The heroine, whose part is by far the best and most interesting, is the celebrated poisoner and murderess, Lucrezia Borgia. At the same time she gives evidence, in her dealings with her son Gennaro, of possessing a very tender and motherly heart, and the songs in which she pours out her love for him are really fine as well as touching.
Lucrezia, wife of Don Alfonso, Duke of Ferrara, goes to Venice in disguise to see the son of her first marriage, Gennaro. In his earliest youth he was given to a fisherman, who brought him up as his own son. Gennaro feels himself attracted toward the strange and beautiful woman who visits him, but hearing from his companions, who recognize her and charge her with all sorts of crimes, that she is Lucrezia Borgia, he abhors her. Don Alfonso, not knowing the existence of this son of an early marriage, is jealous, and when Gennaro comes to Ferrara and in order to prove his hatred of the Borgias tears off Lucrezia’s name and scutcheon from the palace-gates, Rustighello, the Duke’s confidant, is ordered to imprison him. Lucrezia, hearing from her servant Gubella of the out-rage to her name and honor, complains to the Duke, who promises immediate punishment of the malefactor.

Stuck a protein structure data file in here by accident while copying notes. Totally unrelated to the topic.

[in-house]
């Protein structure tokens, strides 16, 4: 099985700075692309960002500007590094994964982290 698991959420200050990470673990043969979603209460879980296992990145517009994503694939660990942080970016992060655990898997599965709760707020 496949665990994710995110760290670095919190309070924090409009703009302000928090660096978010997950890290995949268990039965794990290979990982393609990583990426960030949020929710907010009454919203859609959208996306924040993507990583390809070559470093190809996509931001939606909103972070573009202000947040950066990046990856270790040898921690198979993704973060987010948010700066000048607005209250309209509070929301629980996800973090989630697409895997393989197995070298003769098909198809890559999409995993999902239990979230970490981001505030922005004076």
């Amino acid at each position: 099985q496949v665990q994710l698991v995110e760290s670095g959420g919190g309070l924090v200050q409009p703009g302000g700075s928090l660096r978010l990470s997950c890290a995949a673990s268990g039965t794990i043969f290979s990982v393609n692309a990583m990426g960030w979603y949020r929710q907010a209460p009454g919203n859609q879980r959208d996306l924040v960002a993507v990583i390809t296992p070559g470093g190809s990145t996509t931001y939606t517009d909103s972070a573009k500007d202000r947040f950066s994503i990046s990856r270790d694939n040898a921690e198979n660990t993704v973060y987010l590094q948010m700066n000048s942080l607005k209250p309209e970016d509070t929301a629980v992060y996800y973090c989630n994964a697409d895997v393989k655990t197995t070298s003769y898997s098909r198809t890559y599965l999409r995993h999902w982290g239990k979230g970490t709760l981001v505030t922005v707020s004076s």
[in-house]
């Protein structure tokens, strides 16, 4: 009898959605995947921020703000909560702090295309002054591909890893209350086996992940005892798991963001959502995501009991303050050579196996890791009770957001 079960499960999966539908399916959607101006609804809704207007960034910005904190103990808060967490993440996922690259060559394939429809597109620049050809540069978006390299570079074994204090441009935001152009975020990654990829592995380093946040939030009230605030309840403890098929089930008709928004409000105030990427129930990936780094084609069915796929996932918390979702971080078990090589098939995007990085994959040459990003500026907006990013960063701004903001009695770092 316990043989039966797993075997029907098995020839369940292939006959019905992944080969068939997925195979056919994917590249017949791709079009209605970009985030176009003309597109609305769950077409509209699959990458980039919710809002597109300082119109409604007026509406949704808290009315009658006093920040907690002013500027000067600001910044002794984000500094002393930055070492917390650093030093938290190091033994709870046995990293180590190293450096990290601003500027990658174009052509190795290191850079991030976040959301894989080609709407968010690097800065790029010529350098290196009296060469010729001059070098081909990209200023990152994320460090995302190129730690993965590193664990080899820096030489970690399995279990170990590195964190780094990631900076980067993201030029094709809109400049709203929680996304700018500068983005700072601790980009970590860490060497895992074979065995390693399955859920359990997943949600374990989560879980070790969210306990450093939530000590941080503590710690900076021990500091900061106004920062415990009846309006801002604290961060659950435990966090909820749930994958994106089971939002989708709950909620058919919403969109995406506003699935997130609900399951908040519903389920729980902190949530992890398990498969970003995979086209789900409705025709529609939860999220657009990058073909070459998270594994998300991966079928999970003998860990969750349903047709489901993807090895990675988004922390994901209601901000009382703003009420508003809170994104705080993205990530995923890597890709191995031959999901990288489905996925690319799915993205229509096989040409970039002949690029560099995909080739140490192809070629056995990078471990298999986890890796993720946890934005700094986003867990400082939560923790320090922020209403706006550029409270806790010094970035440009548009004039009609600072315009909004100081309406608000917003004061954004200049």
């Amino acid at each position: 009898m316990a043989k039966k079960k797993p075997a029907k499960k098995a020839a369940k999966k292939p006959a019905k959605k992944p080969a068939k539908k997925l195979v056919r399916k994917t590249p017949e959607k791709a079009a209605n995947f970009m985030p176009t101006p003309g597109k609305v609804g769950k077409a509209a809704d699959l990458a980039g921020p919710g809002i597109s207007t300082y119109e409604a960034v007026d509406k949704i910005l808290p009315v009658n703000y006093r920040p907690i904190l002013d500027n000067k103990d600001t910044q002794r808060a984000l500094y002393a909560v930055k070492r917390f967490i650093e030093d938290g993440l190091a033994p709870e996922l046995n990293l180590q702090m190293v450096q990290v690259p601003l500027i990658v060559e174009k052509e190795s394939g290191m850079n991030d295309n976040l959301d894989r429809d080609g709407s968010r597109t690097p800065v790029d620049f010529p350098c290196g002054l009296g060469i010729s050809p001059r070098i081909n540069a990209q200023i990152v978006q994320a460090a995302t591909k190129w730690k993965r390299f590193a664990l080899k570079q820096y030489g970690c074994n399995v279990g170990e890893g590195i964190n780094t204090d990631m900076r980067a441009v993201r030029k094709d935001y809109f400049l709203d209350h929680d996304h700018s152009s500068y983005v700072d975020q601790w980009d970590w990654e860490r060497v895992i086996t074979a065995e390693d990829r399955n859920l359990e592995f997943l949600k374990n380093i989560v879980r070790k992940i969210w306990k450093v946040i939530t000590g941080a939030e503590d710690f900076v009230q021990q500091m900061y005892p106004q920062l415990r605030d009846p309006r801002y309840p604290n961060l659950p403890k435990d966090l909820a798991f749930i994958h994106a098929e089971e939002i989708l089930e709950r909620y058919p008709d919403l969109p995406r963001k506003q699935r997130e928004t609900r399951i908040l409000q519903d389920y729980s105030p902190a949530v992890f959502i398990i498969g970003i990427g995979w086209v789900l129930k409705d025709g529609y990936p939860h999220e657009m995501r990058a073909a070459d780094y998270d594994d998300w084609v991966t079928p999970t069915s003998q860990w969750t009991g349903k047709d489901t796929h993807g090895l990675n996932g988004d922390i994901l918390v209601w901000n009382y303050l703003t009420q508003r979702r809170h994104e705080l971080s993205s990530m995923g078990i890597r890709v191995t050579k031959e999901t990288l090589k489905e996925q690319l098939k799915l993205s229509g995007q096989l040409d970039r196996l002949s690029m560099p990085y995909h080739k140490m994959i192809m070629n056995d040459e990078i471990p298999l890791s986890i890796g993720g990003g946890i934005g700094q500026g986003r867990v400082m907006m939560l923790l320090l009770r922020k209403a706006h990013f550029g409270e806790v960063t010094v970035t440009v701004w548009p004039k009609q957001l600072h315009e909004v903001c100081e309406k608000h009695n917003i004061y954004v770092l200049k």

Gennaro enters, and Lucrezia, terror-stricken, recognizes her son. Vainly does she implore the Duke to spare the youth. With exquisite cruelty he forces her to hand the poisoned golden cup to the culprit herself, and, departing, bids her accompany her prisoner to the door. This order gives her an opportunity to ad-minister an antidote by which she saves Gennaro’s life, and she implores him to fly. But Gennaro does not immediately follow her advice, being induced by his friend Orsini to assist at a grand festival at Prince Negroni’s.
Unhappily all those young men who formerly reproached and offended Lucrezia so mortally in presence of her son are assembled there by Lucrezia’s orders. She has mixed their wine with poison, and herself appears to announce their death. Horror-stricken, she sees Gennaro, who was not invited, among them. He has partaken of the wine like the others, but on her offering him an antidote he refuses to take it; its quantity is insufficient for his friends, and he threatens to kill the murderess. Then she reveals the secret of his birth to him, but he only turns from this mother, for whom he had vainly longed his whole life, and dies. The Duke, coming up to witness his wife’s horrible victory, finds all either dead or dying, and Lucrezia herself expires, stricken down by deadly remorse and pain.